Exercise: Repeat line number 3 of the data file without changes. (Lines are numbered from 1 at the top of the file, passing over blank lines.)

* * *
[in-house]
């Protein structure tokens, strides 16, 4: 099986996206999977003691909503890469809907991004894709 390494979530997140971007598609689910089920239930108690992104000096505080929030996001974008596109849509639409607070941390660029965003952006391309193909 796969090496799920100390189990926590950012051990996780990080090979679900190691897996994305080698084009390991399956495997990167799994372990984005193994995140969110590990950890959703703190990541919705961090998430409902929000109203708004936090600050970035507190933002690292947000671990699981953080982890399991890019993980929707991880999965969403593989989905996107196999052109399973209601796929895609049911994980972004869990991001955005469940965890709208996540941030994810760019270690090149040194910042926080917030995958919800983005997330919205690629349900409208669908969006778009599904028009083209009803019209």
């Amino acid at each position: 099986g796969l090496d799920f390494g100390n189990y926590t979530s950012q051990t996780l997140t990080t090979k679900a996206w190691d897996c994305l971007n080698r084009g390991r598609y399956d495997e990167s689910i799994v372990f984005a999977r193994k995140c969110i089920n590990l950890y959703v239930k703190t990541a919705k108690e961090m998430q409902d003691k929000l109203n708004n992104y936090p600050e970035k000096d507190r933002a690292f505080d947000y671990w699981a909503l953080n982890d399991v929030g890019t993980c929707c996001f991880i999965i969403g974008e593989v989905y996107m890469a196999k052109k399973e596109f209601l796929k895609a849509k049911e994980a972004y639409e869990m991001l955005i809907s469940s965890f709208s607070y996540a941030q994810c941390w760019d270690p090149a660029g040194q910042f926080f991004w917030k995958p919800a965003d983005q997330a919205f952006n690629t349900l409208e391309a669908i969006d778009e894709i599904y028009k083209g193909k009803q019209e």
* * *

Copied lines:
């Amino acid at each position: 099986g796969l090496d799920f390494g100390n189990y926590t979530s950012q051990t996780l997140t990080t090979k679900a996206w190691d897996c994305l971007n080698r084009g390991r598609y399956d495997e990167s689910i799994v372990f984005a999977r193994k995140c969110i089920n590990l950890y959703v239930k703190t990541a919705k108690e961090m998430q409902d003691k929000l109203n708004n992104y936090p600050e970035k000096d507190r933002a690292f505080d947000y671990w699981a909503l953080n982890d399991v929030g890019t993980c929707c996001f991880i999965i969403g974008e593989v989905y996107m890469a196999k052109k399973e596109f209601l796929k895609a849509k049911e994980a972004y639409e869990m991001l955005i809907s469940s965890f709208s607070y996540a941030q994810c941390w760019d270690p090149a660029g040194q910042f926080f991004w917030k995958p919800a965003d983005q997330a919205f952006n690629t349900l409208e391309a669908i969006d778009e894709i599904y028009k083209g193909k009803q019209e």